Recently, a number of people have asked why we promote the childhood cancer gold ribbon and not a ribbon uniquely for retinoblastoma. This is a good question – here are our three key reasons…
Our Global Rb Scientist, Dr. Helen Dimaras, is leading a major initiative to advance digital pathology consultations at our pathology Lab in Nairobi, thanks to a $100,000 grant from Grand Challenges Canada. The digital RbCoLab will significantly improve care for each child by rapidly identifying their true risk and need for further treatment after their eye has been removed.
Last Sunday, January 22nd, the world lost a wonderful man, and Daisy Fund lost a special friend.
I thought I had a fair understanding of the difficulties faced by families whose children have cancer in a developing country, The visit opened my eyes to an entirely different world. Spending time with the families in Fiji really brought home to me the harsh realities of this situation.
Our child life leaders are excited to be bringing child life skills to the children they care for. Their knowledge, vision and dedication will enrich paediatric health care and children’s lives beyond measure.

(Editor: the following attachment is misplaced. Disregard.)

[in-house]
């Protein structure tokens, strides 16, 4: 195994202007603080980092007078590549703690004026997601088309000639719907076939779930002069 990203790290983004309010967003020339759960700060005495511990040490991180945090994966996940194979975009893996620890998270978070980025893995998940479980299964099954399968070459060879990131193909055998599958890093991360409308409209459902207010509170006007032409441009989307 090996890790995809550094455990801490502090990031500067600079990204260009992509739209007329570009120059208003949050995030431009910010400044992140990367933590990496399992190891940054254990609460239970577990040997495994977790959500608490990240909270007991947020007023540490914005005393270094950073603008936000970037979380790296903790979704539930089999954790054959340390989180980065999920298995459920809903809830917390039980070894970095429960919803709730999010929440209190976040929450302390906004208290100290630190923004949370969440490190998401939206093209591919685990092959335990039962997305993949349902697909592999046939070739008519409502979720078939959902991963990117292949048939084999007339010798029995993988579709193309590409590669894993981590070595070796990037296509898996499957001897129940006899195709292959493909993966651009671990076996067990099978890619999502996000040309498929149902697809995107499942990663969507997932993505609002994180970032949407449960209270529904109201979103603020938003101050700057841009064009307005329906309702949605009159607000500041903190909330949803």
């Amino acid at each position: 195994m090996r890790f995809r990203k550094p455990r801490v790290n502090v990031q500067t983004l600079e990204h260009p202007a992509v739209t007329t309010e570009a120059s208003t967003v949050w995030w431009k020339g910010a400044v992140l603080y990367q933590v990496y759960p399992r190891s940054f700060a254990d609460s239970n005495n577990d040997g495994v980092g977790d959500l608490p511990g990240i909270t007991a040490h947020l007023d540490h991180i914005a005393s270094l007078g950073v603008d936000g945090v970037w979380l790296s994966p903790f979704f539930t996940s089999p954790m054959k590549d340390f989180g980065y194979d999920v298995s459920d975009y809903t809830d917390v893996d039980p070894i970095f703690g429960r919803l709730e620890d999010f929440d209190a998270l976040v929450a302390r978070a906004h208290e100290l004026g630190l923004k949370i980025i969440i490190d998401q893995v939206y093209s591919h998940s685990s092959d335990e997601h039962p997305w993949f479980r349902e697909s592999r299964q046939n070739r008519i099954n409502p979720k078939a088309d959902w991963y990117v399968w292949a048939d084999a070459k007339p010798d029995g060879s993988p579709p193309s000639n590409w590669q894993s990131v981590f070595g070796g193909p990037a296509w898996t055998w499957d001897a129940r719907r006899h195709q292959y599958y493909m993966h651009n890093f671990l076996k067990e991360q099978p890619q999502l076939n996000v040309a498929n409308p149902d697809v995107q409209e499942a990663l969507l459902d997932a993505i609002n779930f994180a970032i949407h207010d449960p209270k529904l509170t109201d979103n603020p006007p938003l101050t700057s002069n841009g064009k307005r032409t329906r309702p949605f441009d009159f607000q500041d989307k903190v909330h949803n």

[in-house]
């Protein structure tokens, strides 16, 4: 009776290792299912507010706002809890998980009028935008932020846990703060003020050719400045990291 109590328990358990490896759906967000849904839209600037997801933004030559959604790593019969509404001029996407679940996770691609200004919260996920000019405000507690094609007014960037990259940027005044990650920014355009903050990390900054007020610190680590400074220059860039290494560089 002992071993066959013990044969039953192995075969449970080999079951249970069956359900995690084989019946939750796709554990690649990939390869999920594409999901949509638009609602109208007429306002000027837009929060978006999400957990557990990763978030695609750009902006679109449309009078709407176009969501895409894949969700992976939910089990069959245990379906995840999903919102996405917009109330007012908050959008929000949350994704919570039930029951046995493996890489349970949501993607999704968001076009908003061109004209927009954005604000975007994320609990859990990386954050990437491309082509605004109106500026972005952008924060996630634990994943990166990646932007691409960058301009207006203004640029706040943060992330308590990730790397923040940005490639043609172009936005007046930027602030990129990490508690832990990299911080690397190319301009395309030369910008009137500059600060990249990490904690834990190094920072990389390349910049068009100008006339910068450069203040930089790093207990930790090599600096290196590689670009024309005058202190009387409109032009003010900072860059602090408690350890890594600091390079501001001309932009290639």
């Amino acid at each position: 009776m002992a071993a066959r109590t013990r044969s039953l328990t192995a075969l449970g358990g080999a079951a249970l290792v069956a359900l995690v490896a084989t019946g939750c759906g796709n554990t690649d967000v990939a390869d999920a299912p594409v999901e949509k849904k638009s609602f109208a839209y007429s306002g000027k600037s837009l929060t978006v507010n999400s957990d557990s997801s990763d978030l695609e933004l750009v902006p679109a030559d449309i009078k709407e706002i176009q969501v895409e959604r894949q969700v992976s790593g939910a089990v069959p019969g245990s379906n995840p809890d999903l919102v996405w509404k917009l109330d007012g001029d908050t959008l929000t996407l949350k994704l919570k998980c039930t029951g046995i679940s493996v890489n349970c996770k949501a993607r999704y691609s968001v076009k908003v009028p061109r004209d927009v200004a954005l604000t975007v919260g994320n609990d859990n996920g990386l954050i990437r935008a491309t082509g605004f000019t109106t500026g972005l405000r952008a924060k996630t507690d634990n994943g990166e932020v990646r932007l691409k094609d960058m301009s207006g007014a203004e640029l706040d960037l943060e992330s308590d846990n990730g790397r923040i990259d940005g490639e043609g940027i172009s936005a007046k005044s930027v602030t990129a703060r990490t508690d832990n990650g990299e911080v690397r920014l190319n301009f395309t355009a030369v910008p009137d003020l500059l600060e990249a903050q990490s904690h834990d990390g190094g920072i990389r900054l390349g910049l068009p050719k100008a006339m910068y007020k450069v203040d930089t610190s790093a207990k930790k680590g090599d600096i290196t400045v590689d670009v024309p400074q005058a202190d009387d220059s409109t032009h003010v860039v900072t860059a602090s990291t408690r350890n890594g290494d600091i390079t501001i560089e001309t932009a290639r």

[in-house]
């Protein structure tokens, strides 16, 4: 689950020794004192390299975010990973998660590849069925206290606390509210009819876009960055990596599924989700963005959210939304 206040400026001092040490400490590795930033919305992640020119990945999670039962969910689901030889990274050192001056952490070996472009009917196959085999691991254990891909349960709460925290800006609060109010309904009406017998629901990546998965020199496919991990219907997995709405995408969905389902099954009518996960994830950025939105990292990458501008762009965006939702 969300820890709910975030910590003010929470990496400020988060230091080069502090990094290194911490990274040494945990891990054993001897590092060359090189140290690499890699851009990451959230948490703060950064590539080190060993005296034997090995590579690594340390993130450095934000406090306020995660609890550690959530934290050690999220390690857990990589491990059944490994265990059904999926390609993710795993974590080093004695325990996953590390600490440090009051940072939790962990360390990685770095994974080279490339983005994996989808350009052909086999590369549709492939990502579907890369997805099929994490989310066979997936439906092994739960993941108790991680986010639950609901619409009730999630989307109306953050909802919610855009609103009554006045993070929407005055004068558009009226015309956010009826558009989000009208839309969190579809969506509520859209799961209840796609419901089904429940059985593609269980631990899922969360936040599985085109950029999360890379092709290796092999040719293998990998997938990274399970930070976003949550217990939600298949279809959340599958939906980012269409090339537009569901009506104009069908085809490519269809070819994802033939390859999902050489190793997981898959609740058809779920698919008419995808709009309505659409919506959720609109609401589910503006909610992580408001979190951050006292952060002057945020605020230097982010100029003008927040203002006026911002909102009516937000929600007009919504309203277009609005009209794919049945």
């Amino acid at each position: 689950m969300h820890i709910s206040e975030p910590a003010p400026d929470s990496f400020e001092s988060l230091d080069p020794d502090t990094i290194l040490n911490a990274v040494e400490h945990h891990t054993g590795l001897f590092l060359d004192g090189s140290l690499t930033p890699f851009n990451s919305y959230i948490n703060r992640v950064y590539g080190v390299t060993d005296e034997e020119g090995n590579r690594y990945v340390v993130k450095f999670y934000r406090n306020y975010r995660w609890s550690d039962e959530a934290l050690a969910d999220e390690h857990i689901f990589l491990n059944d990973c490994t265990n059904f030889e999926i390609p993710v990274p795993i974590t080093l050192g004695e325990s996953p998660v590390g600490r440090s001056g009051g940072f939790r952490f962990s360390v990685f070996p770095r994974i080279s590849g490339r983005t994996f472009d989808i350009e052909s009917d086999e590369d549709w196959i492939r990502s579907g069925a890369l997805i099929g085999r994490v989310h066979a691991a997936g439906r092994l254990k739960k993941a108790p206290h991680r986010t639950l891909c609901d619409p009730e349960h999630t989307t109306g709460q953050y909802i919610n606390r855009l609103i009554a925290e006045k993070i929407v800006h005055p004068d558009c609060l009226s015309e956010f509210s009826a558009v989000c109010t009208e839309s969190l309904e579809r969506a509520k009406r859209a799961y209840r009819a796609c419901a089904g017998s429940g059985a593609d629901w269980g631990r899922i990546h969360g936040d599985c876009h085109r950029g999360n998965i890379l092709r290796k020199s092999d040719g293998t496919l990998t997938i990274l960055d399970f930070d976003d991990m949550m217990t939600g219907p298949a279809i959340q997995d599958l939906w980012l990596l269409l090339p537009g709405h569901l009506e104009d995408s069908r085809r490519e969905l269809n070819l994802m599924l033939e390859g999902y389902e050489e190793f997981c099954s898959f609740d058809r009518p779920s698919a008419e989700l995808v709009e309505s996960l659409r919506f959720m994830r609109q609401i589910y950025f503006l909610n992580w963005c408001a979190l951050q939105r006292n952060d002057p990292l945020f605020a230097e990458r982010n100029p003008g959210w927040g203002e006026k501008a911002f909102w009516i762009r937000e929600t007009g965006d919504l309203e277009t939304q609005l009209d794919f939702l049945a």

People often ask me incredulously “why would parents refuse eye removed surgery if it’s the only way to save their child’s life?” This is a very important question. Understanding the complex answers helps us care for families to ensure children have the best chance of cure.
Two children. The same affliction. Drastically different outcomes. Yet each story represents the most common reality for children with retinoblastoma in these respective parts of the world.
The challenges surrounding eye removal stigma are complex, but our passion to overcome them is stronger. I feel honoured to have a special eye and to be able to use it to help spread the message and save lives.